How To Change A Formula To A Value In Excel Excel Tip – Calculating A Rolling Or Moving Average Using The OFFSET Function

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Excel Tip – Calculating A Rolling Or Moving Average Using The OFFSET Function

Calculating moving averages can be a very useful way to look at trends in your data, and we can easily set up a formula in Excel to always look at the last 3 or 6 months or any number of months in your data.

They are one of the most used and popular indicators. The best place to start is to understand the most basic type of trend, the simple moving average (SMA). No matter how long or low the moving average you are looking to draw and track, the basic calculations remain the same over and over again.

Let’s look at an example. I want to know the average sales of my Beanie Hats for the last 3 months…always within the last 3 months, even if my new monthly sales data is added to my spreadsheet.

I entered the number of months to use for the moving average in cell G6. (This way I can easily change the number of months I want to look at in my formula – maybe at some point I want to look at 6 months or 9 months). The formula for G5 (where I want the result of my formula to appear) is:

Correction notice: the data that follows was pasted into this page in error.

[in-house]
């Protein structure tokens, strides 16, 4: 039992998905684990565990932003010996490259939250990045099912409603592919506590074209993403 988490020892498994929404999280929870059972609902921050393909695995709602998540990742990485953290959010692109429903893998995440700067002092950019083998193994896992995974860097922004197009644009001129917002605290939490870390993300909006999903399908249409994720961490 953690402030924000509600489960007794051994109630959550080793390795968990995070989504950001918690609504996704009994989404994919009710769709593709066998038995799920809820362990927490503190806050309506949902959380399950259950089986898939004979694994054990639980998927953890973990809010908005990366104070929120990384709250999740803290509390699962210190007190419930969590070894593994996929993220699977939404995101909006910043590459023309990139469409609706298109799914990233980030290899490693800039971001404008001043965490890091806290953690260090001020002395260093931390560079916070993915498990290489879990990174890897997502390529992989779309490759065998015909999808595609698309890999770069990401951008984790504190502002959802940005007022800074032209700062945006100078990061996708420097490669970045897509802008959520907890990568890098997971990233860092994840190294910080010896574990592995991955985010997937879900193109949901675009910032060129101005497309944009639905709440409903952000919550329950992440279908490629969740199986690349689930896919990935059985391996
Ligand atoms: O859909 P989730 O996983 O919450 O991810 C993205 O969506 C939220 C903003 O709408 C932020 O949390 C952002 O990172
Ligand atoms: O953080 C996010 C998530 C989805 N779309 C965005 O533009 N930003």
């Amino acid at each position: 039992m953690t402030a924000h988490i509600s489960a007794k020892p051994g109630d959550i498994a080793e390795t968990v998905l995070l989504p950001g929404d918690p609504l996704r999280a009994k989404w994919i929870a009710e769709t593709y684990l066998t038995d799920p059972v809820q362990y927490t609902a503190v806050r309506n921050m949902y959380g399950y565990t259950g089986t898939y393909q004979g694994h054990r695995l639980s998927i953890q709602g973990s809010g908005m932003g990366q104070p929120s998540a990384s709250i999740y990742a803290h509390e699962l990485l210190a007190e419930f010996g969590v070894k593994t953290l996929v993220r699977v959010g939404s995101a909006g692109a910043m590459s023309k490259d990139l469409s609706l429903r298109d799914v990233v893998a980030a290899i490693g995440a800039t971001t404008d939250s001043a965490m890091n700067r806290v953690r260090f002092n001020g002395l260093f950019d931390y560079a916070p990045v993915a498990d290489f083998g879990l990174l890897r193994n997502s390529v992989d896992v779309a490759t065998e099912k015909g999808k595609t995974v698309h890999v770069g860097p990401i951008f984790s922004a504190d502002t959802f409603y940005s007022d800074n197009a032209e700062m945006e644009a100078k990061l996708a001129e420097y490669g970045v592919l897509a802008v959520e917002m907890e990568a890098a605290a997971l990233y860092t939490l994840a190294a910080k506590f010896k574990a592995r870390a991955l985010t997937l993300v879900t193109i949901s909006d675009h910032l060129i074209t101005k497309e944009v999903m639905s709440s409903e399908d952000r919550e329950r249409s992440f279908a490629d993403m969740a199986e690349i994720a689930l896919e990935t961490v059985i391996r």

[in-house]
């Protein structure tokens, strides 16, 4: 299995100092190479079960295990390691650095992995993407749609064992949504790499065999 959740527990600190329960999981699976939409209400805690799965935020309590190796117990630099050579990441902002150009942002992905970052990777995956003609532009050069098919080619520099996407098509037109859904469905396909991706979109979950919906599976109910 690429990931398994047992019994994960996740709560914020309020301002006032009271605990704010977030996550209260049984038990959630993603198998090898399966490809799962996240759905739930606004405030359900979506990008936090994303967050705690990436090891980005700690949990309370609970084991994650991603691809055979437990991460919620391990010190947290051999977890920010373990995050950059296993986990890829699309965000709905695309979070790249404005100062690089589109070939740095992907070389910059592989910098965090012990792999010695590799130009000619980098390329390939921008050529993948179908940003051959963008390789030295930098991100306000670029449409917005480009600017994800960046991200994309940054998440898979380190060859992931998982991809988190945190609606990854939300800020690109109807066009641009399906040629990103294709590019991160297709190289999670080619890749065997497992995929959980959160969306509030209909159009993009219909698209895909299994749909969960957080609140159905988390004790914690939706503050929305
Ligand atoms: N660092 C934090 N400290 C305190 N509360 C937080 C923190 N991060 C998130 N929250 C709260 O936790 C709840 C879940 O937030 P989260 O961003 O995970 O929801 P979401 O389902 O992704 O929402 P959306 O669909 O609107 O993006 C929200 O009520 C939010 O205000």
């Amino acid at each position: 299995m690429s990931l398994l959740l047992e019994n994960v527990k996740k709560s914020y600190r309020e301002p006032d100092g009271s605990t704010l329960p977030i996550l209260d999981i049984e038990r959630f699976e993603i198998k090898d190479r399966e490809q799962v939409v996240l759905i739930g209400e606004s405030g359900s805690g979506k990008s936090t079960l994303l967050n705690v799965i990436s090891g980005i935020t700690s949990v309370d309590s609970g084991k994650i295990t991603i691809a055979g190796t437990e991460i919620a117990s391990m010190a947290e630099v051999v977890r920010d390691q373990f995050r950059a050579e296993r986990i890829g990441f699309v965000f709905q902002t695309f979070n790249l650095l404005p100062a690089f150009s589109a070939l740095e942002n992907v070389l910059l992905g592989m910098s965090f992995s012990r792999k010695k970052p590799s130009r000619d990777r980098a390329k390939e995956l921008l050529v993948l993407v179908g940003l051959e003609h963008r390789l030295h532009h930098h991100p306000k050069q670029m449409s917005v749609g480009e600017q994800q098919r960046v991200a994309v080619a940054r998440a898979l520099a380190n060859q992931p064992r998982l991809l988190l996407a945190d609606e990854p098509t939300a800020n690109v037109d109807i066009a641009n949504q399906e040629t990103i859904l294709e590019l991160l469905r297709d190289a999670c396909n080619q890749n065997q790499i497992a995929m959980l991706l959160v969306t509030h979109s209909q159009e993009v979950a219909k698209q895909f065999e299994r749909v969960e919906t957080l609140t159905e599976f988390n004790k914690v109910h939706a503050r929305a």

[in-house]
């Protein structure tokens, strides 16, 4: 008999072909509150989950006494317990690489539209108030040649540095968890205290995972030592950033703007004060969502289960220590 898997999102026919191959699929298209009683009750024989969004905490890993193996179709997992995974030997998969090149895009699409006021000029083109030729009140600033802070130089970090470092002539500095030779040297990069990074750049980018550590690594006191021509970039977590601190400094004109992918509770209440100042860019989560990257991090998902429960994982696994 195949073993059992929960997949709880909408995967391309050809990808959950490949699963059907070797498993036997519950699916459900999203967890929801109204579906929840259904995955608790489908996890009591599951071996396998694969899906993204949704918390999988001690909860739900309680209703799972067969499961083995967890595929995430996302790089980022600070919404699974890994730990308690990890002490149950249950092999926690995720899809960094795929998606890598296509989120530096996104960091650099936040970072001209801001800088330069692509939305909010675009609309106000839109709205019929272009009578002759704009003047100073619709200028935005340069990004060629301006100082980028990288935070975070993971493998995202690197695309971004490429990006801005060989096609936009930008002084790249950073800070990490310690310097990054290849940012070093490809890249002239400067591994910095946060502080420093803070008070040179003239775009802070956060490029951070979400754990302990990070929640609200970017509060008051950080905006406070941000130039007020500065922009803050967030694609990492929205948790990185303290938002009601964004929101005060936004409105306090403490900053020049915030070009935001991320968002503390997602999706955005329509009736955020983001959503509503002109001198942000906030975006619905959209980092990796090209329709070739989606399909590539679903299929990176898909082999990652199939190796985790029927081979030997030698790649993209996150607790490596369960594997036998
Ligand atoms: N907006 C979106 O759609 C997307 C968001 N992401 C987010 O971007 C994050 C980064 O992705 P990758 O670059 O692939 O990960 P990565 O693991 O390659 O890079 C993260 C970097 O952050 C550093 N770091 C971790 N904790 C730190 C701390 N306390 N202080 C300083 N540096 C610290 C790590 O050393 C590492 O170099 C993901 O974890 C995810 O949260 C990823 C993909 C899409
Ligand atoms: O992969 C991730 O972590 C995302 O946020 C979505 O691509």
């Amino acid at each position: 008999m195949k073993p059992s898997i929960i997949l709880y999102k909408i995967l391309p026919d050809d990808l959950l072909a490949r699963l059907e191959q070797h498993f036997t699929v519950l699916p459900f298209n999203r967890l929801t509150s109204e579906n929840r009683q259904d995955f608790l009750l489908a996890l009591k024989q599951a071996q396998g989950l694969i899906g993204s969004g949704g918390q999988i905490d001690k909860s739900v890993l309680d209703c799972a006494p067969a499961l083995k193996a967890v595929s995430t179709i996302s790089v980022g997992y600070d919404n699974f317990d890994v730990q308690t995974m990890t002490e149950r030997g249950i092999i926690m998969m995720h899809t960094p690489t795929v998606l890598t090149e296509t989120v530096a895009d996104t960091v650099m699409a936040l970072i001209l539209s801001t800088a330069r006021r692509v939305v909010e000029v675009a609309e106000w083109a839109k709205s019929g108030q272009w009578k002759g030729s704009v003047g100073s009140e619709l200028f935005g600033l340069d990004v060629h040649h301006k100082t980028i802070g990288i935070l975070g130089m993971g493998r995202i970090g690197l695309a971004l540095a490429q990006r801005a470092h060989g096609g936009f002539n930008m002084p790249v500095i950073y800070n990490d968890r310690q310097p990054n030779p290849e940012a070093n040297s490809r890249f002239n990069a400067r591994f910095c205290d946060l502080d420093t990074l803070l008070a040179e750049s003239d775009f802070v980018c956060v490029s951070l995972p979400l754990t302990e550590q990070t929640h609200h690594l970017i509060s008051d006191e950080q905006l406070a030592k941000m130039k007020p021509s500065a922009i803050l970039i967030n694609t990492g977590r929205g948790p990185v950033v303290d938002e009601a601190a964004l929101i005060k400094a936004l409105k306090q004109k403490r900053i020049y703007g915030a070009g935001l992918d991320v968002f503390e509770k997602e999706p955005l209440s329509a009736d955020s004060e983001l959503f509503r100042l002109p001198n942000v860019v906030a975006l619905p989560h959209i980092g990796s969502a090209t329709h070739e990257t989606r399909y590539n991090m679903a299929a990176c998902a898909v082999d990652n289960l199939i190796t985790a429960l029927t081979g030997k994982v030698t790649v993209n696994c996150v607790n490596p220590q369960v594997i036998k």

=AVERAGE(OFFSET(C7,LIST(C:C)-G6,0,G6))

Date Volumes

June-14 50

July-14 65

14 August 35

14 September 87

14 October 99

14 November 89

December-14.150

January 15, 250

February 15, 257

March 15, 146

April 15-150

My dates are in column B and my values ​​are in column C starting at row 7.

Let’s break it down and see what Excel does.

First, the OFFSET function in Excel returns a range, and we want it to always be the last 3 (or however much is specified in our G6 cell). OFFSET uses the following arguments −

reference, rows, columns, height, width

So we tell the OFFSET function to create a new range that starts 7 cells below C4 (the first volume cell) and continues 3 cells down. How does it know to run 7 cells down?

By specifying COUNT(C:C)-G6 as a reference, COUNT(C:C) returns the number of cells in column C that contain numbers. in this case 10. Subtract the 3 since we only want the last 3.

Then…

Wrap it all in the AVERAGE function. Now we have a moving average automatically calculated by Excel, we can simply change the number of months by changing the value in cell G6.

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